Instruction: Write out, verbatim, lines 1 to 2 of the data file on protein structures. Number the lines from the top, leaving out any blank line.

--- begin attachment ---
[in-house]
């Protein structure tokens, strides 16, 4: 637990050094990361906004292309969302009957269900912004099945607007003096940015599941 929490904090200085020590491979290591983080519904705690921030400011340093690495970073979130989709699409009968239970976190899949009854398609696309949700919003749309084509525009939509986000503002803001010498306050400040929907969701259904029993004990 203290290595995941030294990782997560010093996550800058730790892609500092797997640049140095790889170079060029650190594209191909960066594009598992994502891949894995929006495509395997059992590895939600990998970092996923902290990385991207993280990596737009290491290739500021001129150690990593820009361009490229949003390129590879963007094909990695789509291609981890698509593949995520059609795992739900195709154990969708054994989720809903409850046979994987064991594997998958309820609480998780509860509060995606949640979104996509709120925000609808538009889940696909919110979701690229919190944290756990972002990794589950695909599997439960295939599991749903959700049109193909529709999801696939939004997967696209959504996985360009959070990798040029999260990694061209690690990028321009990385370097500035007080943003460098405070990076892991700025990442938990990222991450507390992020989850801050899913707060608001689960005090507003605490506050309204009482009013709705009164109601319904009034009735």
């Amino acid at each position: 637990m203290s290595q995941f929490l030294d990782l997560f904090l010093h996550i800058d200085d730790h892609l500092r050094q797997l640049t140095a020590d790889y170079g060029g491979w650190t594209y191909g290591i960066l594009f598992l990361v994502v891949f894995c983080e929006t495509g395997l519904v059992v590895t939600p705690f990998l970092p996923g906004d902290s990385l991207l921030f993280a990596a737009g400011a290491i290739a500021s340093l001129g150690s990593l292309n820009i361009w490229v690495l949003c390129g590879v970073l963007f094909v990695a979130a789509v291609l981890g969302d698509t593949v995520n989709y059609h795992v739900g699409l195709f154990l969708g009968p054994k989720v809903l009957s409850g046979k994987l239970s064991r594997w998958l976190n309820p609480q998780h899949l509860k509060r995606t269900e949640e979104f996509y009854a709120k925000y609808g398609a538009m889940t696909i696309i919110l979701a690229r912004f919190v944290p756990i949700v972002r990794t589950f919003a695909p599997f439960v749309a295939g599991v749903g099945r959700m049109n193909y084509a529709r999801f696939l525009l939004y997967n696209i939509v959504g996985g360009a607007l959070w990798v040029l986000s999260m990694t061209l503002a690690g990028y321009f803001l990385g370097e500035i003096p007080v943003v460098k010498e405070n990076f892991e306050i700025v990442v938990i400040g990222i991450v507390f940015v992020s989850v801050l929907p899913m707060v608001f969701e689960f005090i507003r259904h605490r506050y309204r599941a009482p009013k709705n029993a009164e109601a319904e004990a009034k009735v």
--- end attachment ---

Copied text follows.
[in-house]
């Protein structure tokens, strides 16, 4: 637990050094990361906004292309969302009957269900912004099945607007003096940015599941 929490904090200085020590491979290591983080519904705690921030400011340093690495970073979130989709699409009968239970976190899949009854398609696309949700919003749309084509525009939509986000503002803001010498306050400040929907969701259904029993004990 203290290595995941030294990782997560010093996550800058730790892609500092797997640049140095790889170079060029650190594209191909960066594009598992994502891949894995929006495509395997059992590895939600990998970092996923902290990385991207993280990596737009290491290739500021001129150690990593820009361009490229949003390129590879963007094909990695789509291609981890698509593949995520059609795992739900195709154990969708054994989720809903409850046979994987064991594997998958309820609480998780509860509060995606949640979104996509709120925000609808538009889940696909919110979701690229919190944290756990972002990794589950695909599997439960295939599991749903959700049109193909529709999801696939939004997967696209959504996985360009959070990798040029999260990694061209690690990028321009990385370097500035007080943003460098405070990076892991700025990442938990990222991450507390992020989850801050899913707060608001689960005090507003605490506050309204009482009013709705009164109601319904009034009735």